Other Media Review

Sony 700 Review: by Test Driver Sandra Coburn

Used by permission of Sony Electronics IncSandra says:I never seriously considered purchasing a digital book.  For the price, you can buy quite a few paperback books.  Digital books are not significantly less expensive than printed books, so it would take hundreds of books to realize the savings.  Netbooks, though not as convenient and compact as digital book readers, have a lot more power for a similar price.

Besides, I simply love a paper book.  You can’t take a digital book to the beach or in the bath or by the pool (or in the pool, as I have been known to do).  Electronics tend to rebel against sand and water.  If I drop a paperback book, I might bend a page, but if I drop a digital book, well, it might not be pretty. How does an author autograph a digital book? My favorite autographed books, if I don’t drop them in the pool, can be passed on to the next generation. 

This brings up the issue of licensing.  I am 100% against piracy, but if I buy a book, a song, or a computer program, I would like to enjoy the personal use of it wherever I please for as long as I live.  DRM may protect the rights of artists, but it is often at the expense of legitimate purchasers of their art.

My upcoming trip to Scotland kindled (pun intended) my interest in digital books.  Although I will be busy, there will be times when I will crave a book, but I won’t have the space in my suitcase. A digital reader seems like the perfect solution.  Thanks to SBTB, I have the chance to find out for myself.  I am only a few days into the test drive, but I have made some observations.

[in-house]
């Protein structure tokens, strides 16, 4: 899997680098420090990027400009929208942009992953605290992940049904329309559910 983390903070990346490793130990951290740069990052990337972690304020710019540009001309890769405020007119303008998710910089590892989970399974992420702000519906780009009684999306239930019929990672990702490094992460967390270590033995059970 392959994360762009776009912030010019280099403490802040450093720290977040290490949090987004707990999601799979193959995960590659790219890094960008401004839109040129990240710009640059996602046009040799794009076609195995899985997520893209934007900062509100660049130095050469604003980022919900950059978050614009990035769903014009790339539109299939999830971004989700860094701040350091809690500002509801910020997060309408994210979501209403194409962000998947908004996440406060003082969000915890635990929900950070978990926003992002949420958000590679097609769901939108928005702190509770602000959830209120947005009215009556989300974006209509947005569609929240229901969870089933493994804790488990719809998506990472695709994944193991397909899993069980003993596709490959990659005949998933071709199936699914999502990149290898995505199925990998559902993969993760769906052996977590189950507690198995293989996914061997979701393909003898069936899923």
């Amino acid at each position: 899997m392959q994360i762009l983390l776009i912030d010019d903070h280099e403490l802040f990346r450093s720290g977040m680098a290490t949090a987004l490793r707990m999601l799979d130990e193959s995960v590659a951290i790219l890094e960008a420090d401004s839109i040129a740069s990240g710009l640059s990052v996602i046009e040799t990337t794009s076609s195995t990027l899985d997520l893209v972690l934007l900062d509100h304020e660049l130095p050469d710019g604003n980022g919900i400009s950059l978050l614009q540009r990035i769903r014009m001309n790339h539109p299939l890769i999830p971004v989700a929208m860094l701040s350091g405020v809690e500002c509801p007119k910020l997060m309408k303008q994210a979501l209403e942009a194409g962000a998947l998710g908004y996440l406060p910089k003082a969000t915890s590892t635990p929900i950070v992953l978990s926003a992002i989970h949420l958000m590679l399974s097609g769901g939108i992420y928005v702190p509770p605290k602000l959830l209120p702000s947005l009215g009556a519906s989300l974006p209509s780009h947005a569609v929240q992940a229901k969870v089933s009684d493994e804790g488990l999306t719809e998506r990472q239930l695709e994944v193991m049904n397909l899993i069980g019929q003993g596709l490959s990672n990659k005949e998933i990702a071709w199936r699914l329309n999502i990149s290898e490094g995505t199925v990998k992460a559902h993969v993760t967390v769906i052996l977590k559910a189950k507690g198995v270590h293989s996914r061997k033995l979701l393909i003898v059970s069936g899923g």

The Sony Reader PRS-700 is only slightly larger and quite a bit thinner than a standard paperback book.  It weighs only 10 ounces and fits easily in my purse.  Mine came with a black leather-look case – it looks a lot like a dayplanner.  I could be reading Virginia Henley’s Enslaved or Tolstoy’s War and Peace – no one would ever know the difference.  When I first got it, I had to charge it overnight, and then I had to install the Sony eBook Library software.  No instant gratification here.  I had some difficulties installing the software – the original version I downloaded was not compatible with Vista 64, and I had trouble uninstalling it.  Eventually, I worked out all the kinks with the help of Sony’s technical support chat.  I used the Sony software to download ebooks from the Sony site, but others that I already had on my computer I added to the Reader with a simple drag-and-drop.  The Reader is recognized as another drive on the computer.

Many of the books you will buy are under Digital Rights Management (DRM), a kind of access control that licenses the files to particular devices in an attempt to protect copyrighted material.  The Sony Reader recognizes several media formats:  DRM Text:  BbeBook (Marlin), ePub; Image: JPG, GIF, PNG, and BMP; Unsecured audio: MP3, AAC; and Unsecured Text: BbeB, ePub, TXT, RTF, Adobe PDF, and Microsoft Word.  The reader will hold approximately 350 novels, but with the use of removable memory—SD card or Memory Stick Duo—you can have your entire library at your fingertips.

And not just your library.  Handy things like ferry timetables, maps, and event schedules can be downloaded from the Internet in PDF format and saved on your Reader.  Nice!!!

The 6-inch grayscale touchscreen allows for page turning with a sweep of your finger or stylus.  You can also turn pages with the back and forward buttons at the bottom on the device.  There is a little glare from the screen, and I have found that, except in very good light, I read best with the backlight.  Supposedly, you can read for two weeks without charging the battery, but my experience is that when you use the backlight, expect to charge it every night.  You can charge the battery through your USB port on your computer or with an optional AC charger.  It takes about 4 hours to fully charge through the USB, only 2 with the AC charger.